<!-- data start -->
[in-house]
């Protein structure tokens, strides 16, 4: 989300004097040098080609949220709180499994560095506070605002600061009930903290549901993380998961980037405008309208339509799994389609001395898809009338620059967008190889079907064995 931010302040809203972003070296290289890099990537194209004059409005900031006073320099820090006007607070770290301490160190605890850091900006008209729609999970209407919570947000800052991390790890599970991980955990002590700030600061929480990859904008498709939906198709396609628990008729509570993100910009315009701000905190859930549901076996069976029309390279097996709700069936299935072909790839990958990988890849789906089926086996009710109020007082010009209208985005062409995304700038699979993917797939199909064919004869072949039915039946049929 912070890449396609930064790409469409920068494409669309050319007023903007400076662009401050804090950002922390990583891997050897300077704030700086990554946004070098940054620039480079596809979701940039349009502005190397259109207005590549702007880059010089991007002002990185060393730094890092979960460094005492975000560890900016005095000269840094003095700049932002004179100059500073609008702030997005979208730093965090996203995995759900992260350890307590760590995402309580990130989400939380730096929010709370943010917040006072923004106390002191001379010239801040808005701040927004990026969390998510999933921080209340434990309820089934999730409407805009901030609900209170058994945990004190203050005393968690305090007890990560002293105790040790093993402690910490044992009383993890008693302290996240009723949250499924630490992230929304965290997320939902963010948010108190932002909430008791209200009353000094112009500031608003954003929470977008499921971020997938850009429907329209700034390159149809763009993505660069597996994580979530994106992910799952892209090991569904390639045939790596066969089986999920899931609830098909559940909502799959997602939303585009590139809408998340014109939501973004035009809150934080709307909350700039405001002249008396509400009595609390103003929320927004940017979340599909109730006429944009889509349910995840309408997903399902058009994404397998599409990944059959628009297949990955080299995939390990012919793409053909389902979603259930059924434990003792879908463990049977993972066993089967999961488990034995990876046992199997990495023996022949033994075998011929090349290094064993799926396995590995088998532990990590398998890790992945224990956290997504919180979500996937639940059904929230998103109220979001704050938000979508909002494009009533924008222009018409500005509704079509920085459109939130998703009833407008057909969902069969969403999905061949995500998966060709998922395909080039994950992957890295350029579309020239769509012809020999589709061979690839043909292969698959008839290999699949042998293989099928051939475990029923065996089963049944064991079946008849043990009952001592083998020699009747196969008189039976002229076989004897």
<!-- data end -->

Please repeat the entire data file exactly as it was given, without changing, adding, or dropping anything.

[in-house]
């Protein structure tokens, strides 16, 4: 989300004097040098080609949220709180499994560095506070605002600061009930903290549901993380998961980037405008309208339509799994389609001395898809009338620059967008190889079907064995 931010302040809203972003070296290289890099990537194209004059409005900031006073320099820090006007607070770290301490160190605890850091900006008209729609999970209407919570947000800052991390790890599970991980955990002590700030600061929480990859904008498709939906198709396609628990008729509570993100910009315009701000905190859930549901076996069976029309390279097996709700069936299935072909790839990958990988890849789906089926086996009710109020007082010009209208985005062409995304700038699979993917797939199909064919004869072949039915039946049929 912070890449396609930064790409469409920068494409669309050319007023903007400076662009401050804090950002922390990583891997050897300077704030700086990554946004070098940054620039480079596809979701940039349009502005190397259109207005590549702007880059010089991007002002990185060393730094890092979960460094005492975000560890900016005095000269840094003095700049932002004179100059500073609008702030997005979208730093965090996203995995759900992260350890307590760590995402309580990130989400939380730096929010709370943010917040006072923004106390002191001379010239801040808005701040927004990026969390998510999933921080209340434990309820089934999730409407805009901030609900209170058994945990004190203050005393968690305090007890990560002293105790040790093993402690910490044992009383993890008693302290996240009723949250499924630490992230929304965290997320939902963010948010108190932002909430008791209200009353000094112009500031608003954003929470977008499921971020997938850009429907329209700034390159149809763009993505660069597996994580979530994106992910799952892209090991569904390639045939790596066969089986999920899931609830098909559940909502799959997602939303585009590139809408998340014109939501973004035009809150934080709307909350700039405001002249008396509400009595609390103003929320927004940017979340599909109730006429944009889509349910995840309408997903399902058009994404397998599409990944059959628009297949990955080299995939390990012919793409053909389902979603259930059924434990003792879908463990049977993972066993089967999961488990034995990876046992199997990495023996022949033994075998011929090349290094064993799926396995590995088998532990990590398998890790992945224990956290997504919180979500996937639940059904929230998103109220979001704050938000979508909002494009009533924008222009018409500005509704079509920085459109939130998703009833407008057909969902069969969403999905061949995500998966060709998922395909080039994950992957890295350029579309020239769509012809020999589709061979690839043909292969698959008839290999699949042998293989099928051939475990029923065996089963049944064991079946008849043990009952001592083998020699009747196969008189039976002229076989004897």